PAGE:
No tax deferral: Roth 401 (k) accounts
The Roth 401 (k) agreement is essentially a traditional 401 (k) plan with added Roth account functionality. If your employer offers a 401 (k) plan with the Roth option, you can contribute after-tax dollars to a Roth Designated Account (DRA) created under the plan. The DRA is a separate account from which you can potentially take eligible distributions free of federal income tax. Thus, making DRA contributions is another attractive alternative to “too much” tax deferral for those who expect to pay higher tax rates during retirement.
Note that unlike annual Roth IRA contributions, the ability to make DRA contributions is not phased out at higher income levels. I will cover DRA contributions in detail in a future column.
No tax deferral: health savings accounts (HSA)
If you are covered by an under-generous health plan, you may be eligible to open and contribute to a Tax-Advantageous Health Savings Account (HSA).
HSA contributions are deductible and withdrawals are income tax free when used to cover eligible medical expenses. Thus, HSAs offer outright tax evasion as opposed to tax deferral.
For the 2021 tax year, you can make a deductible HSA contribution of up to $ 3,600 if you have qualifying individual coverage or up to $ 7,200 if you have qualifying family coverage (other than individual coverage). ). If you are 55 or over at the end of the year, the maximum contribution increases by $ 1,000.
You must have a qualifying high deductible health insurance policy and no other general health coverage to be eligible for the HSA contribution privilege. For 2021, a high deductible policy is defined as a policy with a deductible of at least $ 1,400 for single coverage or $ 2,800 for family coverage.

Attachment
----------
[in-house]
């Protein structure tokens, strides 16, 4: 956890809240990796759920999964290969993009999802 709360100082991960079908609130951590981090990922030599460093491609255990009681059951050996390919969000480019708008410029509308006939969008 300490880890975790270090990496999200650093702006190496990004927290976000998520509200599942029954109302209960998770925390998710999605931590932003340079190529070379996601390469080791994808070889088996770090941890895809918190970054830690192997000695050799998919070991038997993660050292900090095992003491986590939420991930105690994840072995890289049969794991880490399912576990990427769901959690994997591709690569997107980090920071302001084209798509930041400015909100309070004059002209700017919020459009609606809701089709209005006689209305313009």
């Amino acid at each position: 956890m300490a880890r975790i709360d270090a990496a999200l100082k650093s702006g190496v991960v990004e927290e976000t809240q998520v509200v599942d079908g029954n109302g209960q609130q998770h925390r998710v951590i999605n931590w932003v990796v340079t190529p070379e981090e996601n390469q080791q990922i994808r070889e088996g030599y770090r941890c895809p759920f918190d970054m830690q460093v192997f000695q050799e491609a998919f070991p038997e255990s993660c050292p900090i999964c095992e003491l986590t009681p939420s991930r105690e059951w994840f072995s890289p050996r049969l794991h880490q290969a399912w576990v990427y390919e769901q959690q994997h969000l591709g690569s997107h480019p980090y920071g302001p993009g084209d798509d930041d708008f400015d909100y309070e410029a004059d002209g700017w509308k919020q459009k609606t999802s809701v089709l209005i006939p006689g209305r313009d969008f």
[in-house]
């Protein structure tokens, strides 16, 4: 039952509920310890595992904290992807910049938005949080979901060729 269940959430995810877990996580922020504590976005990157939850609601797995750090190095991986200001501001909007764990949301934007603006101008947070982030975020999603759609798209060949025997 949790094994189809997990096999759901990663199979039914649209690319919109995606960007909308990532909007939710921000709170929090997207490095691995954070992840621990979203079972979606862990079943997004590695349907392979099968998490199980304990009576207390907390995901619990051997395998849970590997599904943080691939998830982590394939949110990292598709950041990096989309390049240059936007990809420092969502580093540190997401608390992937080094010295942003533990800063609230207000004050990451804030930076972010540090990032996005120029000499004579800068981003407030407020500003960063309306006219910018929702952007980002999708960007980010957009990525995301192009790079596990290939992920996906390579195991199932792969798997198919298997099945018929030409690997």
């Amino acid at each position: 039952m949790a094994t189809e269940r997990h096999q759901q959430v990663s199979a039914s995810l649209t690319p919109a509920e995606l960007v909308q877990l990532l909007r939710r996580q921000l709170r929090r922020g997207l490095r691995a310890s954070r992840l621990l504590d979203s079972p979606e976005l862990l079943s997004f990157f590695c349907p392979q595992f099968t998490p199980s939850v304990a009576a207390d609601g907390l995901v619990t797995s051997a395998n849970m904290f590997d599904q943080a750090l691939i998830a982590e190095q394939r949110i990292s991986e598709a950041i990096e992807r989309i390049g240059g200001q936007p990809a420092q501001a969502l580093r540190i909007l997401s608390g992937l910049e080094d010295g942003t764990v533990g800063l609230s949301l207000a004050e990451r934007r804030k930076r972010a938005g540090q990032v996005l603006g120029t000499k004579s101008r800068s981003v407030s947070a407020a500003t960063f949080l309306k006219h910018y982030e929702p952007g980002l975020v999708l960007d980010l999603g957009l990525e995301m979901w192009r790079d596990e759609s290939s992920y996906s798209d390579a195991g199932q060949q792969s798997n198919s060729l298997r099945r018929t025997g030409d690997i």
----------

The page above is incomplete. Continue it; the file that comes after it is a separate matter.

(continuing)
Even billionaires can contribute to health savings accounts if they have high deductible health insurance coverage and meet other eligibility requirements for HSA contributions.
For 2021, eligible policies may have maximum amounts of up to $ 7,000 for individual coverage or $ 14,000 for family coverage.
If you are eligible for an HSA contribution, you have until April 15 of the following year (adjusted for weekends and holidays) to open an account and make a deductible contribution for the previous year. So, there is a lot of time to open an account and make a deductible contribution for 2021, as the deadline is 4/15/22.
The write-off of HSA contributions is an above-the-line deduction. This means that you can write off even if you don’t detail. More good news: the HSA contribution privilege is not lost just because you have a high income. If you are covered by eligible health insurance with a high deductible, you can make deductible contributions and receive the resulting tax savings. Even billionaires can contribute if they have high deductible health insurance coverage and meet other requirements for HSA contribution eligibility.
No tax deferral: take withdrawals from your retirement account (gasp!)
This idea will make some tax advisers recoil in horror. But it still is: Consider withdrawing withdrawals from your tax-deferred retirement account (s) now when tax rates are low, rather than later when tax rates could be higher. .
You may be prevented from doing this with a business plan, such as a 401 (k), but you can do it with a Traditional IRA or a Independent SEP-IRA. However, making a traditional IRA withdrawal before the age of 59 and a half is usually a bad idea, as you’ll be subject to the dreaded 10% early withdrawal penalty, unless you qualify for an exception. For the list of exceptions, see this Tax Guy.
Also, don’t make withdrawals from a Roth account earlier than necessary. You want Roth balances to remain intact so that you can continue to earn tax-free federal income and earnings.
The bottom line
Work with your tax advisor to determine if you might have a “too” large tax deferral, taking into account what I believe to be the near-certainty of higher federal tax rates in the years to come. Higher rates are unlikely to happen this year and may not happen next year. But they’ll be here before too long, IMHO.